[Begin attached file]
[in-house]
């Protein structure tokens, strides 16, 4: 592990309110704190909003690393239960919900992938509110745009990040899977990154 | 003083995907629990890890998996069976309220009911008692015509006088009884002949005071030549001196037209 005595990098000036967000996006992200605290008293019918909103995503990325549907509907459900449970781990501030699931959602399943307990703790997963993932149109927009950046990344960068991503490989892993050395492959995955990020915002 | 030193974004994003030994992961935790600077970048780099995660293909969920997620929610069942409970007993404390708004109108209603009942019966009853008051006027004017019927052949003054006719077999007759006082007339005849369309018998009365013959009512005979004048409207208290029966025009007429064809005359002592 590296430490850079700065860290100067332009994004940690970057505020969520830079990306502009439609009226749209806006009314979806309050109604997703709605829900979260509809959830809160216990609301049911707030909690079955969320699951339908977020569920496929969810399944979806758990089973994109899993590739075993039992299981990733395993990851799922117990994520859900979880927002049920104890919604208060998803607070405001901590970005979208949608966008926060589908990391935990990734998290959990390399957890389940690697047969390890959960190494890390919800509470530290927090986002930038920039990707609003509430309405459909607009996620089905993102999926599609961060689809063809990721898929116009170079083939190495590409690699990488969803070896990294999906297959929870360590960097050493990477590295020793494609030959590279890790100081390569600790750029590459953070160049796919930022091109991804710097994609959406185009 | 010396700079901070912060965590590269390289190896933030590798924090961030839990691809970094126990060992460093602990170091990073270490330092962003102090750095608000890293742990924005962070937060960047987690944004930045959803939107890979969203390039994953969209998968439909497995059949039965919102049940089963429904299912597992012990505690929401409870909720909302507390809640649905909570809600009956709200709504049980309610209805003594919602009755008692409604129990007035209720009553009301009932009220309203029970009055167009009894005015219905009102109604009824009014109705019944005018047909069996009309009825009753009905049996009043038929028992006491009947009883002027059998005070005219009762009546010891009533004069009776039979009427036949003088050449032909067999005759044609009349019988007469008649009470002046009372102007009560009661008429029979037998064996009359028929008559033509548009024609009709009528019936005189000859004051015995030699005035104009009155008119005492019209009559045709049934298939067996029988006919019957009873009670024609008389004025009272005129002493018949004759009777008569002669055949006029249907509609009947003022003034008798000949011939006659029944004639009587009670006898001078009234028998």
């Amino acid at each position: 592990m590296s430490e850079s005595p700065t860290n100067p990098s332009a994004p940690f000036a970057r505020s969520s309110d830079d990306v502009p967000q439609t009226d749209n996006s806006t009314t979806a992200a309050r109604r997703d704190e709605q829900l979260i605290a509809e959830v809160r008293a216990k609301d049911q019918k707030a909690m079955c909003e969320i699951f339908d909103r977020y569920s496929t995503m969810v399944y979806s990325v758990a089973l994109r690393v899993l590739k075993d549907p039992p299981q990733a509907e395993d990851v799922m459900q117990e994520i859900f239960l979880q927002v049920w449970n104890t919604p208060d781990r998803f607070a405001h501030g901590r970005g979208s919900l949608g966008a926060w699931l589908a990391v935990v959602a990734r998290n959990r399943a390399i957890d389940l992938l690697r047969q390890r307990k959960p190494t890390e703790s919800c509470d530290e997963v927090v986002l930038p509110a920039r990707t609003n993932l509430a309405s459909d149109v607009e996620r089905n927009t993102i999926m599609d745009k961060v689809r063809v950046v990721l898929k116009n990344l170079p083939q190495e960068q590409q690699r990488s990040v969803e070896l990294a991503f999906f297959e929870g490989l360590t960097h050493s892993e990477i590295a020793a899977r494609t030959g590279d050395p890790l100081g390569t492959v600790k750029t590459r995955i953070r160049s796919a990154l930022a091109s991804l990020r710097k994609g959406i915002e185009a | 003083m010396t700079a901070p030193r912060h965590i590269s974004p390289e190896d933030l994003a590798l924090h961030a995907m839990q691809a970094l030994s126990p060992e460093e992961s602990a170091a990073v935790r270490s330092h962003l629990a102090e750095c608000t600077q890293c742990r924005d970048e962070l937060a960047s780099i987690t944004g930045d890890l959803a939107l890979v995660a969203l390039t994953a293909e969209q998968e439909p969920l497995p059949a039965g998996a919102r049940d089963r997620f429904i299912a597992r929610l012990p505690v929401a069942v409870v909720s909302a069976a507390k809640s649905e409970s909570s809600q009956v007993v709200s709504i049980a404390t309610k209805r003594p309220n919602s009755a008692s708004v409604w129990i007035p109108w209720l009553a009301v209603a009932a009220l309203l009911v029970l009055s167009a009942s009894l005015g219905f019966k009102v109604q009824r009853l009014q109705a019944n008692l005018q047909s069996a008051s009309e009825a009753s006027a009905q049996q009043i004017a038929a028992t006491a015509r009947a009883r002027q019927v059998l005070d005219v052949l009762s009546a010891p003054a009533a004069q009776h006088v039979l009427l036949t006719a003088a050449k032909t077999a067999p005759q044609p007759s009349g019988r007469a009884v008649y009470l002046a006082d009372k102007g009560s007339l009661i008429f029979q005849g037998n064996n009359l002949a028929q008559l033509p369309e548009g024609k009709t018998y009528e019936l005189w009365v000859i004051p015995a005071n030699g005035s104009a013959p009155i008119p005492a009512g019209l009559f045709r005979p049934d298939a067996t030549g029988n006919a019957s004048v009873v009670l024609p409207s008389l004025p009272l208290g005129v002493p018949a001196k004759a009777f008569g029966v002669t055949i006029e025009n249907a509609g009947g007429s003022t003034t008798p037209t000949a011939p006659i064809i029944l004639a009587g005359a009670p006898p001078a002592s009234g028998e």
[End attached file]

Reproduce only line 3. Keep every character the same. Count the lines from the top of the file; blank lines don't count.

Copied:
């Amino acid at each position: 592990m590296s430490e850079s005595p700065t860290n100067p990098s332009a994004p940690f000036a970057r505020s969520s309110d830079d990306v502009p967000q439609t009226d749209n996006s806006t009314t979806a992200a309050r109604r997703d704190e709605q829900l979260i605290a509809e959830v809160r008293a216990k609301d049911q019918k707030a909690m079955c909003e969320i699951f339908d909103r977020y569920s496929t995503m969810v399944y979806s990325v758990a089973l994109r690393v899993l590739k075993d549907p039992p299981q990733a509907e395993d990851v799922m459900q117990e994520i859900f239960l979880q927002v049920w449970n104890t919604p208060d781990r998803f607070a405001h501030g901590r970005g979208s919900l949608g966008a926060w699931l589908a990391v935990v959602a990734r998290n959990r399943a390399i957890d389940l992938l690697r047969q390890r307990k959960p190494t890390e703790s919800c509470d530290e997963v927090v986002l930038p509110a920039r990707t609003n993932l509430a309405s459909d149109v607009e996620r089905n927009t993102i999926m599609d745009k961060v689809r063809v950046v990721l898929k116009n990344l170079p083939q190495e960068q590409q690699r990488s990040v969803e070896l990294a991503f999906f297959e929870g490989l360590t960097h050493s892993e990477i590295a020793a899977r494609t030959g590279d050395p890790l100081g390569t492959v600790k750029t590459r995955i953070r160049s796919a990154l930022a091109s991804l990020r710097k994609g959406i915002e185009a | 003083m010396t700079a901070p030193r912060h965590i590269s974004p390289e190896d933030l994003a590798l924090h961030a995907m839990q691809a970094l030994s126990p060992e460093e992961s602990a170091a990073v935790r270490s330092h962003l629990a102090e750095c608000t600077q890293c742990r924005d970048e962070l937060a960047s780099i987690t944004g930045d890890l959803a939107l890979v995660a969203l390039t994953a293909e969209q998968e439909p969920l497995p059949a039965g998996a919102r049940d089963r997620f429904i299912a597992r929610l012990p505690v929401a069942v409870v909720s909302a069976a507390k809640s649905e409970s909570s809600q009956v007993v709200s709504i049980a404390t309610k209805r003594p309220n919602s009755a008692s708004v409604w129990i007035p109108w209720l009553a009301v209603a009932a009220l309203l009911v029970l009055s167009a009942s009894l005015g219905f019966k009102v109604q009824r009853l009014q109705a019944n008692l005018q047909s069996a008051s009309e009825a009753s006027a009905q049996q009043i004017a038929a028992t006491a015509r009947a009883r002027q019927v059998l005070d005219v052949l009762s009546a010891p003054a009533a004069q009776h006088v039979l009427l036949t006719a003088a050449k032909t077999a067999p005759q044609p007759s009349g019988r007469a009884v008649y009470l002046a006082d009372k102007g009560s007339l009661i008429f029979q005849g037998n064996n009359l002949a028929q008559l033509p369309e548009g024609k009709t018998y009528e019936l005189w009365v000859i004051p015995a005071n030699g005035s104009a013959p009155i008119p005492a009512g019209l009559f045709r005979p049934d298939a067996t030549g029988n006919a019957s004048v009873v009670l024609p409207s008389l004025p009272l208290g005129v002493p018949a001196k004759a009777f008569g029966v002669t055949i006029e025009n249907a509609g009947g007429s003022t003034t008798p037209t000949a011939p006659i064809i029944l004639a009587g005359a009670p006898p001078a002592s009234g028998e």